Ron and Cindy Gooden of Mims, FL, are the owners of this 1950 Chevy 3100 five-window pickup. Nicknamed “Black Beauty,” I assure you it’s not just another pretty face. Ron uses this truck to haul hay and grain for their livestock, and it gets driven on an almost daily basis.
Ron purchased this truck in Atlanta, GA, in 2014 after a two-year search to find the right vehicle for him. Ron purchased it from the second owner, who had spent considerable time and resources restoring it. Health issues forced the gentleman to sell it, but it went to a good home with Ron. The truck was originally built in Atlanta in September 1950, and was #16,582 made that year. It was originally Jet Black with a red interior, just as it is today. The original 216.5 cubic inch, 92 HP inline six was long gone by the time Ron purchased the truck, replaced by a 350 cubic-inch V8 crate engine. Other than an Edlebrock aluminum manifold and Edelbrock four-barrel carburetor, the engine is basically stock. He replaced the three-on-the-tree manual with a Turbo 350 automatic, and the rear end has been updated to a Chevy 10-bolt with 2.48 gears. The front end is a clip from a Mustang II, welded on to the original frame. “The frame is original, the seat, dash, body, tailgate, everything on the truck is original other than the Mustang clip with the rack and pinion and power steering,” Ron told me.
The tilt steering column is from an S-10. He added an electric fan to help cool the engine better, and the Vintage Air A/C system helps to cool the passengers. “If you’re going to have a black truck in Florida, you need to have air conditioning,” Ron said, and I couldn’t agree more. When he got the truck, there was a radio in the glove box, which he replaced just before we got together for photos. He added a new Retro Sound stereo in the dash, and there’s a nice big pair of speakers behind the seat where the gas tank used to be. A complete set of in-dash Auto Meter gauges monitor temperature, oil pressure and amperage.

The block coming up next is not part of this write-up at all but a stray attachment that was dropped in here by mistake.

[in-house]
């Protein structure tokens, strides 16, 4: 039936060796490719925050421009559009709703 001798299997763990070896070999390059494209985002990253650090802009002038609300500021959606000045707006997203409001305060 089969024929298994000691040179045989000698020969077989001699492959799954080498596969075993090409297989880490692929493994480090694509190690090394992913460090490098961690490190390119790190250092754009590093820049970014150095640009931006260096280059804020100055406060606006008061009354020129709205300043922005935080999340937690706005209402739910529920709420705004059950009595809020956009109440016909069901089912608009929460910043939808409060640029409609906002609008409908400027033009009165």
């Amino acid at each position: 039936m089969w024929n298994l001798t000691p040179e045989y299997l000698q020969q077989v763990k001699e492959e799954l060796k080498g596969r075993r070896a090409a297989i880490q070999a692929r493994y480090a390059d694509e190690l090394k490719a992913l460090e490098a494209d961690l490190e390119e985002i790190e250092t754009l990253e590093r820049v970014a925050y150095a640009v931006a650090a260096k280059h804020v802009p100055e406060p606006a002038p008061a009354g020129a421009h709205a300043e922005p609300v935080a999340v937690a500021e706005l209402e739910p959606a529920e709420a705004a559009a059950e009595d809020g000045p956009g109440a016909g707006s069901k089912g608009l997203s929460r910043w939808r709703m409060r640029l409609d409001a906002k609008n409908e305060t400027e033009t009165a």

The truck is an older restoration, done about 15 years ago. Ron had to do some work to bring the paint back to its current luster and repair some areas, but it still looks great. The Chevy rally wheels are 15” in the rear and 14” in the front, helping to give the truck a little rake. He added halogen headlights, as well as LED turn signals and brake lights.
My favorite question – Are there any original survivor parts still on the vehicle? – yielded some surprising results. All of the glass is still original, and looks remarkably good. The bumpers, grill, headlight rings and all of the other trim pieces are original except for the mirrors. Dual mirrors were not an option. In fact, even the driver’s-side was optional.
Future plans include replacing the Edelbrock four-barrel carburetor with a more period-correct looking intake with three two-barrel carbs. While he’s in there, he’s going to add a roller cam, lifter and rockers. He’s also going to louver the hood to help improve airflow through the engine compartment to keep that small block running cooler. He plans to repaint it, Jet Black again of course. He will be pulling the bed off and planing and re-staining the wood. He’s going to stain it red to complement the interior. He is also going to shave the fill neck of the gas tank and put a flush-mount cap in the bed. Now that Ron is retired, he has the time and plans to do the work himself. He worked on repairing and painting hot rods when he was younger. In fact, he worked for 15 years in an auto machine shop building custom and modified engines and is a self-proclaimed old Flathead freak. He later went on to work for many years on the space shuttle program.
Ron is an active member of the Central Florida Classic Truck Club, and brings his Black Beauty out to local cruise-ins and shows on a regular basis. The truck has brought home many trophies, though that’s not what Ron set out to do when he bought it. As I mentioned, he uses it for a work truck and drives it on an almost daily basis. Ron insisted that I take the truck for a spin, so I did a few laps around the area where I photographed it. The Mustang II rack and pinion gives the truck a modern, almost nimble feel. If it wasn’t for the ultra-cool five-window cab surrounding you, you could easily forget that this is a 68-year-old truck. Unfortunately for me, even a quick spin behind the wheel left me with a case of the “I-wants.” Like the song says, there’s something ’bout a truck...